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Dublin: 13 °C Tuesday 25 October, 2016

Nine free and easy ways to learn about Irish history online

To research Irish history, all you need is an internet connection.

FANCY A WALK through 1916 Dublin? What about a quick tour of your parish, as it looked 300 years ago? With so many archives now online, Irish history has never been so easy to explore.

Here are nine of the most useful websites to help you dig up the past.

1. Bureau of Military History (1913-1921)

5785633295_50f07d9024_b A tram travels down Sackville Street (O'Connell Street) in the aftermath of the 1916 Rising. Source: National Library of Ireland

Graphic witness statements on the Easter Rising and War of Independence are among the highlights of the Bureau of Military History collection, which was digitised four years ago after being locked away for decades.

The database – which features 1,773 personal accounts, 334 sets of contemporary documents, 42 photo collections and 13 voice recordings – offers rare insight into the everyday experiences of revolutionary Ireland.

2. Census of Ireland (1911, 1901, 1821-1851)

Four_Courts_Conflagration A devastating fire at the Four Courts in June 1922 destroyed many of the census records of 1821, 1831, 1841 and 1851. Source: Wikimedia Commons

The 1901 and 1911 Irish censuses are fully searchable online using any combination of name, sex, age and town.

The National Archives site also contains images of records from 1821 to 1851 that survived the Four Courts fire, providing a valuable, if limited, source of information on pre-Famine Ireland.

3. Catholic Parish Registers (1740-1880)

9450569440_b486b4d782_h Esther Levin of Waterford and Myer Stein of Dublin sit for a photo with their wedding party in 1901. Source: National Library of Ireland

The dedicated National Library of Ireland website collates baptism and marriage certificates from over 1,000 Catholic parishes in Ireland and Northern Ireland.

The registers are considered to be the most important resource for family history research prior to the 1901 census.

4. 1641 Depositions 

dep6 An illustration of the alleged massacre of Protestants during the 1641 rebellion. Source: Trinity College Dublin

The depositions are eyewitness accounts from mostly Protestants, and some Catholics, of the brutal atrocities said to have been committed by Irish insurgents during the 1641 rebellion.

The online collection, a Trinity College Dublin initiative, contains 31 handwritten volumes of statements from victims of the uprising.

5. Down Survey (1656-1658)

Source: Trinity College Dublin/YouTube

The Down Survey website maps out every barony and parish in 17th century Ireland, showing churches, roads, rivers, bogs, woods and settlements as well as townland boundaries.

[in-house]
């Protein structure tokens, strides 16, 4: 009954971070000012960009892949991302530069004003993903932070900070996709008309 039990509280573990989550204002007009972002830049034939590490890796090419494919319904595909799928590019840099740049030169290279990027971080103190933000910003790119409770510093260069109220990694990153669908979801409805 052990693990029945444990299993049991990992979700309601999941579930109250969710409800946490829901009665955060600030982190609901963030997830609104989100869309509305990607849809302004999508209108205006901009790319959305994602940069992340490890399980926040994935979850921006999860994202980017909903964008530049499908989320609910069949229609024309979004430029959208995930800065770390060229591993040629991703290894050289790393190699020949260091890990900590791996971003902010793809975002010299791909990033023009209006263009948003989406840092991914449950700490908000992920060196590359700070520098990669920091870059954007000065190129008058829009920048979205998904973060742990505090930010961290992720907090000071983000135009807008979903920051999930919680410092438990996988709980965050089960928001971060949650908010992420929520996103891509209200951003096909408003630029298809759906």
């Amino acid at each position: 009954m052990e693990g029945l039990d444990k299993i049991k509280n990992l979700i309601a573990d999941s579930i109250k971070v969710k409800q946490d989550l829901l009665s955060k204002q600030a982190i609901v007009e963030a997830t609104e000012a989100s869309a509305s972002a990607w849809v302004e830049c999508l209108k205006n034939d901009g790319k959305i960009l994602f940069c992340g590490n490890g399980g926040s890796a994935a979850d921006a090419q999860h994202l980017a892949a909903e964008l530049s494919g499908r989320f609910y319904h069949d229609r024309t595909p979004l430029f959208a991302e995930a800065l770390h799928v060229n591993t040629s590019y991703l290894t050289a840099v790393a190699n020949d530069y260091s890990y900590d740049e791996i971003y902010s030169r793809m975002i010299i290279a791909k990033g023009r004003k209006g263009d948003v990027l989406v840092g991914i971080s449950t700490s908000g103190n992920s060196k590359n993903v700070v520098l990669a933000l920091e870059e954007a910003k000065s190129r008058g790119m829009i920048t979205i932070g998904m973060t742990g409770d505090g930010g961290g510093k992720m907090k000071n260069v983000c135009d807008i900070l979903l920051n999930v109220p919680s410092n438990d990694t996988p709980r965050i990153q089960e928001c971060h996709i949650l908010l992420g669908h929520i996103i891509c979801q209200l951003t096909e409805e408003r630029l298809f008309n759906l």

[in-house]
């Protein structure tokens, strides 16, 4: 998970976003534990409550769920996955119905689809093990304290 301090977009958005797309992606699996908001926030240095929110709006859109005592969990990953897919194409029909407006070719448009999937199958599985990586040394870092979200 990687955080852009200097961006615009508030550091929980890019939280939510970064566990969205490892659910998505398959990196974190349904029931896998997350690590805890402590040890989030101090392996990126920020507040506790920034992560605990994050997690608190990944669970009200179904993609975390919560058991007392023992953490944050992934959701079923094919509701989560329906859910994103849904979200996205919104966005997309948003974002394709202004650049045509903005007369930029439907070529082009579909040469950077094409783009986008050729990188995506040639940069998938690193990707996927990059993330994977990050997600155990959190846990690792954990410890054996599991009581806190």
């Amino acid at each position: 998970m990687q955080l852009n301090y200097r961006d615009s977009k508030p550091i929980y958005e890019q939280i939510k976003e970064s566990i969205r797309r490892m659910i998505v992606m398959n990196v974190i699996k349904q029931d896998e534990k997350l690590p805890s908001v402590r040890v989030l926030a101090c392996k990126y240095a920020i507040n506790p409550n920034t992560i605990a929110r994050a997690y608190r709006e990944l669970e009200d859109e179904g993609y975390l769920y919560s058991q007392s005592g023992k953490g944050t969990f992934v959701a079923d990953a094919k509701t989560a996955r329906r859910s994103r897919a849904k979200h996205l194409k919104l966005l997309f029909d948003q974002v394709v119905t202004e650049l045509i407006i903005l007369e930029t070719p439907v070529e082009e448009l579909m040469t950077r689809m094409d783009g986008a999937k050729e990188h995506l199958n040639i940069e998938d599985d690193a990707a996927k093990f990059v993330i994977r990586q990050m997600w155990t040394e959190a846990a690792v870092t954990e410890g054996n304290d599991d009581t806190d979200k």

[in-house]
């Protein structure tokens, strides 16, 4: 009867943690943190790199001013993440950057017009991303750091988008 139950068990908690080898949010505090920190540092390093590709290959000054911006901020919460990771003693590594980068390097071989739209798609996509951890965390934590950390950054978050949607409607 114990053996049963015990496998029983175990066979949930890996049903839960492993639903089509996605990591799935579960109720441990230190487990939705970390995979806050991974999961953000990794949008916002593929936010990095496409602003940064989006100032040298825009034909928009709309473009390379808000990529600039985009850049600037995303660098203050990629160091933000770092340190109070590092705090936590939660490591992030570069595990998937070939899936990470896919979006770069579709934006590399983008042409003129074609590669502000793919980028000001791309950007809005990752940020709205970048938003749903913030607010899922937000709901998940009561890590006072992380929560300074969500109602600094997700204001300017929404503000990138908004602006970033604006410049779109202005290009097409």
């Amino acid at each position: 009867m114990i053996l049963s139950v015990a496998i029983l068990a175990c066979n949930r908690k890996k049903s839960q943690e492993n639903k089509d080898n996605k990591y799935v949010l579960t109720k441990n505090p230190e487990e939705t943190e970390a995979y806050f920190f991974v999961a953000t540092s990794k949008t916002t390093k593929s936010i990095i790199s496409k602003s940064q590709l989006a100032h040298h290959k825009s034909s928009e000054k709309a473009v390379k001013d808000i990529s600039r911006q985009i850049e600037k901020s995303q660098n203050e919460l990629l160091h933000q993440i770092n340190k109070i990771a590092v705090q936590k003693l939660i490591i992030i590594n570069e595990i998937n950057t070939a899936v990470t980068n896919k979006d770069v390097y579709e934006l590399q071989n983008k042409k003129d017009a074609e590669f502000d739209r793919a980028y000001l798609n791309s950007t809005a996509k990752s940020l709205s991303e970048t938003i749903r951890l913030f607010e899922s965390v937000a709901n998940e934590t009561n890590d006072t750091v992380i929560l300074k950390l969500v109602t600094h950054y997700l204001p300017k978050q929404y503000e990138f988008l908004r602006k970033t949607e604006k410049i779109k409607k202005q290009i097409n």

The survey is overlaid on top of Google Maps and the 19th century Ordnance Survey maps, and linked to landowners’ records for 1641 and 1670, to give us an understanding of the massive transfer of land from Catholics to Protestants overseen by Cromwell.

6. National Folklore Collection (1937-1938)

10580127_315255148678715_7876265818217197020_n Three wren boys prepare for their St Stephen's Day hunt in Athea, Co Limerick. Source: Folklore Photograph Collection

Dú contains over 60,000 pages of handwritten folklore and local history recorded by Irish schoolchildren between 1937 and 1938.

Search its database for stories related to specific people or use its interactive map to find records from particular areas.

7. Ellis Island Archive (1892-1924)

USA-NYC-Ellis_Island_crop Over 51 million emigrants to the US were processed at the immigration centre on Ellis Island. Source: Wikimedia Commons

The online Ellis Island passenger database can be used to find the age, arrival date, destination and last permanent address of any Irish immigrant who passed through the US gateway between 1892 and 1924.

The archive includes over 22 million passenger and crew entries.

8. Griffith’s Valuation (1848-1864)

7885945376_cbc9e568fa_h Palladian mansion Castletown House in Kildare in the late 19th century. Source: National Library of Ireland

Griffith’s Valuation, a 19th century survey of landholders and householders, is fully searchable online at

Following the Four Courts fire, it became the only detailed guide to where people lived in in the immediate post-Famine period.

9. Placenames Database of Ireland

12004751_1000394366668307_3555623984207007279_n Man of War in Dublin was named after a well-known pub, according to its entry in the database. Source:

The website provides the official Irish language names – and their meaning, in some cases – of close to 100,000 towns, streets and post offices throughout the country.

Most entries are accompanied by sounds recordings of the local pronunciation of placenames.

Read: When fear and hatred of Irish Catholics set fire to an American city

Read: What Ireland looked like on every White Christmas since 1964

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